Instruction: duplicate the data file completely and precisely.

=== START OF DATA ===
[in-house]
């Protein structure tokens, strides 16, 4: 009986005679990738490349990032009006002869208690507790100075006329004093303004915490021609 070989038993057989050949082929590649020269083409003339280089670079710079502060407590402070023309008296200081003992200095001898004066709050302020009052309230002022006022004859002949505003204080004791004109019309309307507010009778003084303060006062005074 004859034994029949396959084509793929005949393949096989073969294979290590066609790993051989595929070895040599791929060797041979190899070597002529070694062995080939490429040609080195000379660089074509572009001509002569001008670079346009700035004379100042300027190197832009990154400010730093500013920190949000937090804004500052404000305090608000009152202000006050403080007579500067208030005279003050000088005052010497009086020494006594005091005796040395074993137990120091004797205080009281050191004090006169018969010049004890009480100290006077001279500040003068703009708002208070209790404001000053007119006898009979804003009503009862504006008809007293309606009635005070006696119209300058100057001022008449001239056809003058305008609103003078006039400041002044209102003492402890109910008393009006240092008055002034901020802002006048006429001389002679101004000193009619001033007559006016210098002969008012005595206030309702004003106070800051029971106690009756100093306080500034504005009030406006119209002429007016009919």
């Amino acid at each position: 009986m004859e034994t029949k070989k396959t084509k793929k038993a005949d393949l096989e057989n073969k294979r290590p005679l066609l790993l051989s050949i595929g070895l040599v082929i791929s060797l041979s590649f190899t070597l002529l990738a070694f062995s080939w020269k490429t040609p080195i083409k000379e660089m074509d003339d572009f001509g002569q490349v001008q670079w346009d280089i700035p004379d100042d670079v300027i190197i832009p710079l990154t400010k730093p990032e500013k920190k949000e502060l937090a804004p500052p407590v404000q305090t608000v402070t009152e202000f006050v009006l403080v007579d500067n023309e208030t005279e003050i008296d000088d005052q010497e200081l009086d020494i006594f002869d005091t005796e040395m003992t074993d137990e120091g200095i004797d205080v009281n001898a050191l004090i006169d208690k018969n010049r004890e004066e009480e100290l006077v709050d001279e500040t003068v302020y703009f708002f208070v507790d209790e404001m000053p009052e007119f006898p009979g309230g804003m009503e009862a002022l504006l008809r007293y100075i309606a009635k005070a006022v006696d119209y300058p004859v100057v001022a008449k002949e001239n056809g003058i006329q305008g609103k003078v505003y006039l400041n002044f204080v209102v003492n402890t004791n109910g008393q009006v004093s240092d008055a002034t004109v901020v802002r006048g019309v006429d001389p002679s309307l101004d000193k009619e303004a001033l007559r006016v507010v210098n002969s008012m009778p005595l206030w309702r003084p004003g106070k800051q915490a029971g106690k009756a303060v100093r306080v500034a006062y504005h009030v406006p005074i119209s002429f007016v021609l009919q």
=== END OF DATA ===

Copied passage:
[in-house]
């Protein structure tokens, strides 16, 4: 009986005679990738490349990032009006002869208690507790100075006329004093303004915490021609 070989038993057989050949082929590649020269083409003339280089670079710079502060407590402070023309008296200081003992200095001898004066709050302020009052309230002022006022004859002949505003204080004791004109019309309307507010009778003084303060006062005074 004859034994029949396959084509793929005949393949096989073969294979290590066609790993051989595929070895040599791929060797041979190899070597002529070694062995080939490429040609080195000379660089074509572009001509002569001008670079346009700035004379100042300027190197832009990154400010730093500013920190949000937090804004500052404000305090608000009152202000006050403080007579500067208030005279003050000088005052010497009086020494006594005091005796040395074993137990120091004797205080009281050191004090006169018969010049004890009480100290006077001279500040003068703009708002208070209790404001000053007119006898009979804003009503009862504006008809007293309606009635005070006696119209300058100057001022008449001239056809003058305008609103003078006039400041002044209102003492402890109910008393009006240092008055002034901020802002006048006429001389002679101004000193009619001033007559006016210098002969008012005595206030309702004003106070800051029971106690009756100093306080500034504005009030406006119209002429007016009919």
């Amino acid at each position: 009986m004859e034994t029949k070989k396959t084509k793929k038993a005949d393949l096989e057989n073969k294979r290590p005679l066609l790993l051989s050949i595929g070895l040599v082929i791929s060797l041979s590649f190899t070597l002529l990738a070694f062995s080939w020269k490429t040609p080195i083409k000379e660089m074509d003339d572009f001509g002569q490349v001008q670079w346009d280089i700035p004379d100042d670079v300027i190197i832009p710079l990154t400010k730093p990032e500013k920190k949000e502060l937090a804004p500052p407590v404000q305090t608000v402070t009152e202000f006050v009006l403080v007579d500067n023309e208030t005279e003050i008296d000088d005052q010497e200081l009086d020494i006594f002869d005091t005796e040395m003992t074993d137990e120091g200095i004797d205080v009281n001898a050191l004090i006169d208690k018969n010049r004890e004066e009480e100290l006077v709050d001279e500040t003068v302020y703009f708002f208070v507790d209790e404001m000053p009052e007119f006898p009979g309230g804003m009503e009862a002022l504006l008809r007293y100075i309606a009635k005070a006022v006696d119209y300058p004859v100057v001022a008449k002949e001239n056809g003058i006329q305008g609103k003078v505003y006039l400041n002044f204080v209102v003492n402890t004791n109910g008393q009006v004093s240092d008055a002034t004109v901020v802002r006048g019309v006429d001389p002679s309307l101004d000193k009619e303004a001033l007559r006016v507010v210098n002969s008012m009778p005595l206030w309702r003084p004003g106070k800051q915490a029971g106690k009756a303060v100093r306080v500034a006062y504005h009030v406006p005074i119209s002429f007016v021609l009919q």